Screening and Prevention
In the last decade, colonoscopy has come into widespread use in the United States. Colonoscopies are used to detect precancerous polyps and colorectal cancer. They can also help gastroenterologists evaluate changes in bowel habits, abdominal pain, anal bleeding and weight loss.
Because of this successful intervention, precancerous polyps can be detected and removed early, thereby decreasing the incidence of colon cancer. Colorectal cancer screening accounts for 40% of clinical activity in the PAMF gastroenterology departments.
PAMF consistently garners the prestigious Integrated Healthcare Association (IHA) "Top Performers" award for high colon cancer screening rates that lead to early detection and better outcomes.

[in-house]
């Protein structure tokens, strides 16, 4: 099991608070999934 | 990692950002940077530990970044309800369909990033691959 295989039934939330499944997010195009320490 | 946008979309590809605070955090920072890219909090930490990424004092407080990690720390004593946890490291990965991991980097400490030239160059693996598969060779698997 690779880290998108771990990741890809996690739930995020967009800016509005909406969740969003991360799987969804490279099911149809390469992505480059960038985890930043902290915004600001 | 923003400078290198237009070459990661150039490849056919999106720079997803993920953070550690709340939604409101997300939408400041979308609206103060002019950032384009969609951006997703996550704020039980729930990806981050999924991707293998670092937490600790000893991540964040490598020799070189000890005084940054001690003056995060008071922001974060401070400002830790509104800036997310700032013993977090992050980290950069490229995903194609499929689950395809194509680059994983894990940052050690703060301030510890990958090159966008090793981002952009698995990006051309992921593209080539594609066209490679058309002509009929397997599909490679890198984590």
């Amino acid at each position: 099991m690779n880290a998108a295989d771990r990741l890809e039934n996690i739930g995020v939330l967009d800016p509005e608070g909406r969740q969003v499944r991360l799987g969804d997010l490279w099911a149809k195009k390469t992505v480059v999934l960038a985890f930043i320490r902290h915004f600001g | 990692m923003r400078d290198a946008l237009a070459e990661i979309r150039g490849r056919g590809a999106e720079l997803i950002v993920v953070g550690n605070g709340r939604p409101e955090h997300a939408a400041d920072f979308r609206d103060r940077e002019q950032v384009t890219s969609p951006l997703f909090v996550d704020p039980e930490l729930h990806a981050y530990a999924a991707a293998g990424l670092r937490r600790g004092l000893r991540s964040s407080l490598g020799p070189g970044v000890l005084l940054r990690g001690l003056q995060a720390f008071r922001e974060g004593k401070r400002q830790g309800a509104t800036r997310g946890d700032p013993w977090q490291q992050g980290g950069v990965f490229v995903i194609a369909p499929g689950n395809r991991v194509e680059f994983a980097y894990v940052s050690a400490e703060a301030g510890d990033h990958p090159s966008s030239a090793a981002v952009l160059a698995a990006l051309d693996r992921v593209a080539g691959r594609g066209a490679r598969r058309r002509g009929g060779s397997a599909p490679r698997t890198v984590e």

Colon Cancer Screening
- Measure: Patients 50 to 75 who have received appropriate colorectal cancer screenings
National Average: 50%
- Measure: Detection and removal of multiple colon polyps, decreasing
PAMF*: Men - 50%, Women - 42%
National Average: Men - 25%, Women - 15%
- Measure: Ability to view the entire colon (reaching the cecum)
National Average: 95%
- Measure: Average colonoscopy exam time (longer times increase polyp detection)
PAMF*: 14 minutes
National Average: 6 minutes
- Measure: Complication rates
National Average: 1.32%
- Measure: Patient satisfaction with GI doctors
National Average: 91%